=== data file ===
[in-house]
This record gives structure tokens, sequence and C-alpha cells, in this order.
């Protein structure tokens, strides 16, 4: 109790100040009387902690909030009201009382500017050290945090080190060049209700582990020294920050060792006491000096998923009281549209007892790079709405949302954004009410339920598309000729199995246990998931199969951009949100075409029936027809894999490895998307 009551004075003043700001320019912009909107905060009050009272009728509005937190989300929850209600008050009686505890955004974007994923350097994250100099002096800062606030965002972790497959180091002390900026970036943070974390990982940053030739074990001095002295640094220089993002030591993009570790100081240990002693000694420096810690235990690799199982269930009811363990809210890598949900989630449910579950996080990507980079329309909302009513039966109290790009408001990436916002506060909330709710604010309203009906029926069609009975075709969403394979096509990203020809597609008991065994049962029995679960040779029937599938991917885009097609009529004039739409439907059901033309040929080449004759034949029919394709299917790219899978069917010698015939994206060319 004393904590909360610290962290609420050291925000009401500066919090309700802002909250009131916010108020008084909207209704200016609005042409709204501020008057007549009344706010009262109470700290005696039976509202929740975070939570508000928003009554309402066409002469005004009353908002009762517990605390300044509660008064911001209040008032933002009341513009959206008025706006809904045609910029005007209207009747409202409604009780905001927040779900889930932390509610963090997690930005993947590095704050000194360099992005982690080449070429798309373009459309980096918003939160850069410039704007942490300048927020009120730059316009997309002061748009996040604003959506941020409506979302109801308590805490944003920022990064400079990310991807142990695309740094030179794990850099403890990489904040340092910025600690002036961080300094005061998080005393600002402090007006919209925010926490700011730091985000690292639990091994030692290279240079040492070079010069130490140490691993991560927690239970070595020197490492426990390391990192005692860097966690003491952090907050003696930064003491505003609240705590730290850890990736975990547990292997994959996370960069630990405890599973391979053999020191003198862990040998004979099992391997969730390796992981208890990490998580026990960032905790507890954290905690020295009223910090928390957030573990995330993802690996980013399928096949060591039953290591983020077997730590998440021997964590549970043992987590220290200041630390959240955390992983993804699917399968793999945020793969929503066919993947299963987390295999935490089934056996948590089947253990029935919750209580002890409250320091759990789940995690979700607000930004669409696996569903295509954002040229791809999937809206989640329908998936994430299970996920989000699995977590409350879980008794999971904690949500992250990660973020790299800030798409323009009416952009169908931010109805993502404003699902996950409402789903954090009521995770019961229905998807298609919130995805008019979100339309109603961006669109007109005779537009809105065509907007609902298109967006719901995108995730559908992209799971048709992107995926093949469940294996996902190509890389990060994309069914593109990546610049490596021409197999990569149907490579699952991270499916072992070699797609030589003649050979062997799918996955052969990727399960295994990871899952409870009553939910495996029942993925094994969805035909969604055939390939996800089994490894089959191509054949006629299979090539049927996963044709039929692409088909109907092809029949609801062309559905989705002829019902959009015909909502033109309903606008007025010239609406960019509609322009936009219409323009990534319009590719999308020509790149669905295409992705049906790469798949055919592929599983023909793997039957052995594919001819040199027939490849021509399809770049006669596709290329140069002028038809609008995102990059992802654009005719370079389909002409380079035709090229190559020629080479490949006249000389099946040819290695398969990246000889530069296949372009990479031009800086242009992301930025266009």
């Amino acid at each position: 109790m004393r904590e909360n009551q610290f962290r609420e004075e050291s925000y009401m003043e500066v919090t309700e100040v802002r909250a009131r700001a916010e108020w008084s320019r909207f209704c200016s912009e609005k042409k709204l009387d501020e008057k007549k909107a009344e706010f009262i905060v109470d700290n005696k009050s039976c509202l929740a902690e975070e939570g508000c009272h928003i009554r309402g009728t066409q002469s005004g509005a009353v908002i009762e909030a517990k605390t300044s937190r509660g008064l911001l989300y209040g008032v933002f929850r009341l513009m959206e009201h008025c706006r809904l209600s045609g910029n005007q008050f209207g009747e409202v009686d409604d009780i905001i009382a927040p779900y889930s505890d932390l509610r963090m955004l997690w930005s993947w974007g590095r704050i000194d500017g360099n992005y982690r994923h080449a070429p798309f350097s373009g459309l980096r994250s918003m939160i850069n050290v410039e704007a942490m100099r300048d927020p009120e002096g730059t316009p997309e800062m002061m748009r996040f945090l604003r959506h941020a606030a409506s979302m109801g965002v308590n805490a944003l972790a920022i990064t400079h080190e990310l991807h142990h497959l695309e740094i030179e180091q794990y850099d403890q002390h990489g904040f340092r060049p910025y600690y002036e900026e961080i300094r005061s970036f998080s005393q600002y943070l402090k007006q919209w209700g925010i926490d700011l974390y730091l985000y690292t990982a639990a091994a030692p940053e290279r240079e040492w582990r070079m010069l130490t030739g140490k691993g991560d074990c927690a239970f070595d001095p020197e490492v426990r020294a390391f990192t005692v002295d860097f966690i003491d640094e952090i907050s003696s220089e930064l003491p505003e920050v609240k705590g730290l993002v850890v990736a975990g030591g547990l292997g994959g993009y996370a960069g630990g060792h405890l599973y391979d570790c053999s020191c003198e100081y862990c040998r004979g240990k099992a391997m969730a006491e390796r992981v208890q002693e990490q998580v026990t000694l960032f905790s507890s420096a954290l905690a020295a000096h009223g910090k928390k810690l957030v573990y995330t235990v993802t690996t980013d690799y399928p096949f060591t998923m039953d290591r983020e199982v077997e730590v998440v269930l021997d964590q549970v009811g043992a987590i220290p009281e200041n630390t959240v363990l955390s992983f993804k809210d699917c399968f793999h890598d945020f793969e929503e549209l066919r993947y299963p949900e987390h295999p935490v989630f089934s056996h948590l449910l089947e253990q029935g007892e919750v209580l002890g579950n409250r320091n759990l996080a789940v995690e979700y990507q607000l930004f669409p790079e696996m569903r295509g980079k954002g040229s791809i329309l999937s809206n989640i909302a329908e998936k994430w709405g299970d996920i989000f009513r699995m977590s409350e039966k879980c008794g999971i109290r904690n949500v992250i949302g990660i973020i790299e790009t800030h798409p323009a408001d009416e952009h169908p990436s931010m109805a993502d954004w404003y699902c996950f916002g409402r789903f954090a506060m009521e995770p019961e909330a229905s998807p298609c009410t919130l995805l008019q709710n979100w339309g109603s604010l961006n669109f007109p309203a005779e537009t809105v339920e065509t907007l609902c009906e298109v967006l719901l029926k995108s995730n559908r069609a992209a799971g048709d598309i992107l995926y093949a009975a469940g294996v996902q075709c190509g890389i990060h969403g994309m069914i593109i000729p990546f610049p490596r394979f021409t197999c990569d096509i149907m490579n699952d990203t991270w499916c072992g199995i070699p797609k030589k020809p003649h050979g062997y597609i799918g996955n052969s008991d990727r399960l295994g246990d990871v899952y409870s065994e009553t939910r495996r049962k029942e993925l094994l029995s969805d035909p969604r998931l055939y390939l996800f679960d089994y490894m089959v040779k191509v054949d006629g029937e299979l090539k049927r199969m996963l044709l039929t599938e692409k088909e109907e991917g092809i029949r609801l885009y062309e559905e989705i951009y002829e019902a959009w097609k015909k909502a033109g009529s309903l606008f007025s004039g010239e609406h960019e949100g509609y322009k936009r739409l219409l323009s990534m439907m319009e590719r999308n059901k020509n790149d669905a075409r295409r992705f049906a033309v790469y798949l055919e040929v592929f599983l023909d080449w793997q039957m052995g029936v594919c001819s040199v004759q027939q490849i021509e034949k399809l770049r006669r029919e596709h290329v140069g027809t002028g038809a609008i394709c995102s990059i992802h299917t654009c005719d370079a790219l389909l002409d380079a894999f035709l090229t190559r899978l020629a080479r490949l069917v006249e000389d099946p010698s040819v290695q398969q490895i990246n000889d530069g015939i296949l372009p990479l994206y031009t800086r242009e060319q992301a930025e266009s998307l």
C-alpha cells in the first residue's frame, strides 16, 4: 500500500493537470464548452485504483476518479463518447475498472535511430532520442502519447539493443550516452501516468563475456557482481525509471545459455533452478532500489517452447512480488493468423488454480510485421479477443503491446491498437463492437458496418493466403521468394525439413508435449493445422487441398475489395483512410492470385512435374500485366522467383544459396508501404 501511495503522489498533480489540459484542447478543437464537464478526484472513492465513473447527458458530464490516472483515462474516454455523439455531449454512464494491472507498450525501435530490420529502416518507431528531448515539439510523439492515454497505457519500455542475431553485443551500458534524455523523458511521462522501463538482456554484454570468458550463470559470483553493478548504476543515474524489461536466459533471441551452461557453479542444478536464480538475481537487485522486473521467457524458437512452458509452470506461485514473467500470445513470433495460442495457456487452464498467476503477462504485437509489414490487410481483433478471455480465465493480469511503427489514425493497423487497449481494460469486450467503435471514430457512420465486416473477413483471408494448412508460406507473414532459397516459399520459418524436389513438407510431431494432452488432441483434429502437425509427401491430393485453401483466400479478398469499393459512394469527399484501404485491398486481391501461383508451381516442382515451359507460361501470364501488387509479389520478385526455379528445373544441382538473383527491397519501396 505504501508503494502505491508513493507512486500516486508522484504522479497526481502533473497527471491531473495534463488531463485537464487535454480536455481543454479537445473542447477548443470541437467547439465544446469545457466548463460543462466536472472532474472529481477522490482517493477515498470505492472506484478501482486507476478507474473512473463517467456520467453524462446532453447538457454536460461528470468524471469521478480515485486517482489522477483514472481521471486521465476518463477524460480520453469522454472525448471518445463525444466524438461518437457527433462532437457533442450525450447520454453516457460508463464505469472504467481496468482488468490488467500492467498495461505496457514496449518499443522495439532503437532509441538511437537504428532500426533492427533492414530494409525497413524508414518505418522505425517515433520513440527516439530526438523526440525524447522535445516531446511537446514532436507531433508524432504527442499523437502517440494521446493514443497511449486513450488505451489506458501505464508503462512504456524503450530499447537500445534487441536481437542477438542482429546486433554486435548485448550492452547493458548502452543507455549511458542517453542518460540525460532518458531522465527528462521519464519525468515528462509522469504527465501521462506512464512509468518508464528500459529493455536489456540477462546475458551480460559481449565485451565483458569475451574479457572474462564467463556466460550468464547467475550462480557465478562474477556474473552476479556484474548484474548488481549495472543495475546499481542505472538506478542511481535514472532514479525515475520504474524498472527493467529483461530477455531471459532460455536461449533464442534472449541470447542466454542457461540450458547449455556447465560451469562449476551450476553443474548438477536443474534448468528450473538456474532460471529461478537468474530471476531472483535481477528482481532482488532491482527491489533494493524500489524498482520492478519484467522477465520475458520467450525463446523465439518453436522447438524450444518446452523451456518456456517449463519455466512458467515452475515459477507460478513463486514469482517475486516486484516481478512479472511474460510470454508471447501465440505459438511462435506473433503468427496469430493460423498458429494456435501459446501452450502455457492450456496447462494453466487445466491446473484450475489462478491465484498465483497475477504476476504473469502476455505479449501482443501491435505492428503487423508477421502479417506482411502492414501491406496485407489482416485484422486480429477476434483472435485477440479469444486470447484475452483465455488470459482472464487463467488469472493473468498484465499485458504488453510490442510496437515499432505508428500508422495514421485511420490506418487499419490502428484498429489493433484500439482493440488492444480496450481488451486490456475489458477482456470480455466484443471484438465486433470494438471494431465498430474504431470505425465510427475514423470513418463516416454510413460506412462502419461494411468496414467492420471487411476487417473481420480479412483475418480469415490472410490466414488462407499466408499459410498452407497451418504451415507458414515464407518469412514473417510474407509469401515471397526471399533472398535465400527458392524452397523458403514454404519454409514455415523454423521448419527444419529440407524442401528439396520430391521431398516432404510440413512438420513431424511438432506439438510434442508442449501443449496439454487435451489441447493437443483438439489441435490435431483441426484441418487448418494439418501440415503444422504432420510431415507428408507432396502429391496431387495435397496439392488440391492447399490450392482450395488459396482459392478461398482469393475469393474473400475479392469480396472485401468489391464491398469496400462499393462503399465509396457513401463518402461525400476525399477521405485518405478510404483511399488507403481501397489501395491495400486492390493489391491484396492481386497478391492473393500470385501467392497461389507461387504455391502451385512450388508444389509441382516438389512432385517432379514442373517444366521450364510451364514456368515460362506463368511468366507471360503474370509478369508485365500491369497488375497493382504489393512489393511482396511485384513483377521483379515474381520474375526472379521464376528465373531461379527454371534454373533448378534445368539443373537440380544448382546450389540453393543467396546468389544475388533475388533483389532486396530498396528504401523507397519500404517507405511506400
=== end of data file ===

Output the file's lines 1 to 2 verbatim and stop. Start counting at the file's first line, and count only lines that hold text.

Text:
[in-house]
This record gives structure tokens, sequence and C-alpha cells, in this order.